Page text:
Review: Bach’s ‘Goldbergs’ Arranged for Strings? Why Not?
“Why the hell did you arrange it?”
That’s the question the conductor Bernard Labadie said he’s usually asked when a Bach lover learns that Mr. Labadie arranged the “Goldberg” Variations for chamber orchestra.
After all, Bach composed that monumental set of 30 variations on a lilting theme for solo harpsichord. The piece has long been claimed by pianists, especially since Glenn Gould created a sensation with his 1955 recording. But an arrangement for strings?
Why not, Mr. Labadie said to the audience at Zankel Hall on Thursday, before leading the Orchestra of St. Luke’s in an elegant and lively account of his arrangement, written in 1997 for the ensemble Les Violons du Roy, which recorded it. (The program was part of the orchestra’s three-week, citywide Bach festival.)
Why not, indeed. As Mr. Labadie, who is completing his first season as the orchestra’s principal conductor, said, in Bach’s day it was common practice for composers to freely arrange one another’s works. For many pieces, the instrumentation was not fixed, which offered an open invitation to adapt existing scores.
For his version of the “Goldbergs,” Mr. Labadie put himself in the mind-set of an early 18th-century composer who would have felt open to be creative in his arranging. He adds to and subtracts from the music, sometimes folding in a newly written complementary line, or fleshing out an inner voice that seems implied in the original.
His admirable creativity and pluck comes through at the start, with the theme, scored for just four instruments: violin, viola, cello and lute. With the gentle colors of the lute as part of the continuo backing, the theme sounds like an old-world sarabande, with echoes of the Renaissance.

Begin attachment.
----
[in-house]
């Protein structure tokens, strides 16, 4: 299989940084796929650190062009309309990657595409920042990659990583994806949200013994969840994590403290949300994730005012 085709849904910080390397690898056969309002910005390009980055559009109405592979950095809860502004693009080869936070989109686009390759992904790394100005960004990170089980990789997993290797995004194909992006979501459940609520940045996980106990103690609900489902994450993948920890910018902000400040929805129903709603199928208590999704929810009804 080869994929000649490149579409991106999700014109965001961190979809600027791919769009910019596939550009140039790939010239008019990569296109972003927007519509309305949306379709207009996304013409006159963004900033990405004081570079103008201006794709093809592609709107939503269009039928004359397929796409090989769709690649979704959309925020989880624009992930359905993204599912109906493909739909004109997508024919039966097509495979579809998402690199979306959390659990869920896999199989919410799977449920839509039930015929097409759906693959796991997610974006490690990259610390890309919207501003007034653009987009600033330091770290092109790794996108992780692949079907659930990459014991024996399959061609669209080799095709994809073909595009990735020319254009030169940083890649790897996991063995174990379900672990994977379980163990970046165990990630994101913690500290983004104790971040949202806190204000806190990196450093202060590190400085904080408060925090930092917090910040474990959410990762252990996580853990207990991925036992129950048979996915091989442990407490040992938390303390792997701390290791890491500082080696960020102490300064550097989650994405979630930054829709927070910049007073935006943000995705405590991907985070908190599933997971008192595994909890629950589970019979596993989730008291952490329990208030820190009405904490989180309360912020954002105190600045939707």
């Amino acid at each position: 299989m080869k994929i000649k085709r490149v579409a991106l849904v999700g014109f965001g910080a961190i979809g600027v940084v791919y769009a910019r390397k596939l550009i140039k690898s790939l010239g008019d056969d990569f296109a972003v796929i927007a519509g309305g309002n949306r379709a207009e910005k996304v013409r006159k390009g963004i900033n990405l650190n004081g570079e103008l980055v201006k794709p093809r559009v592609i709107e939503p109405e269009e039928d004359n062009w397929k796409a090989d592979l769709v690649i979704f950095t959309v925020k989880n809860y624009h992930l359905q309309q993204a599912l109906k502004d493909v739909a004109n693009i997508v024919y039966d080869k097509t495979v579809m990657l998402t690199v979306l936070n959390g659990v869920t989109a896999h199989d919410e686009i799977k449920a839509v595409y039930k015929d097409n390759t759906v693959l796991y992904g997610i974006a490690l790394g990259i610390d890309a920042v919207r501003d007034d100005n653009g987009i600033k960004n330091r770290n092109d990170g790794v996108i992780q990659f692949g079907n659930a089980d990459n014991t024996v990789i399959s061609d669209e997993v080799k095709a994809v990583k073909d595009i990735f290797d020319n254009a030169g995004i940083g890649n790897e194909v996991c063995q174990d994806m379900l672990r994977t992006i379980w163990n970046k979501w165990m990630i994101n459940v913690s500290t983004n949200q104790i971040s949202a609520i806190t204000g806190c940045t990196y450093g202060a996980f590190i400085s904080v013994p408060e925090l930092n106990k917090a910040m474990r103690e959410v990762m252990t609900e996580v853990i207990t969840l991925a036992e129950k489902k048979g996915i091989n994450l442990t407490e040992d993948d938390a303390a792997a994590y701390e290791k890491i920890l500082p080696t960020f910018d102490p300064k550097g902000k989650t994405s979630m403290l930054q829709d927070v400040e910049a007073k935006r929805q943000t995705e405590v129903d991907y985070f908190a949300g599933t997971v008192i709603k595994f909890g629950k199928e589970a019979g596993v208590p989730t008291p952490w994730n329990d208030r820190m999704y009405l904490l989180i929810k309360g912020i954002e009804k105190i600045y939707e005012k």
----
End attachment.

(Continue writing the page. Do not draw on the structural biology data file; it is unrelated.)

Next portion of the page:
In the sprightly first variation, Mr. Labadie’s arrangement for full string orchestra sounds like a hearty concerto grosso. And halfway through the 80-minute work, Bach begins anew with a grand French overture: a theme played in emphatic chords and upward-sweeping flourishes of scales. Mr. Labadie’s revelatory arrangement makes that evocation explicit.
Still, it’s exciting to hear a harpsichord or piano trying to be an entire Baroque chamber orchestra, and some of that feistiness is lost in this arrangement. In the dazzlingly virtuosic variations, Mr. Labadie often divides the keyboard passagework between a couple of featured performers, which makes the music seem more playable and less daring. There remain challenges galore, though, which the impressive St. Luke’s musicians readily dispatched.
Mr. Labadie wisely knows when to kept things simple: Certain variations, written as contrapuntal canons in just two voices, are played with lovely, subdued clarity by two solo strings. This arrangement both honors Bach’s masterpiece and has some fun with it.
Orchestra of St. Luke’s
Performed on Thursday at Zankel Hall, Manhattan.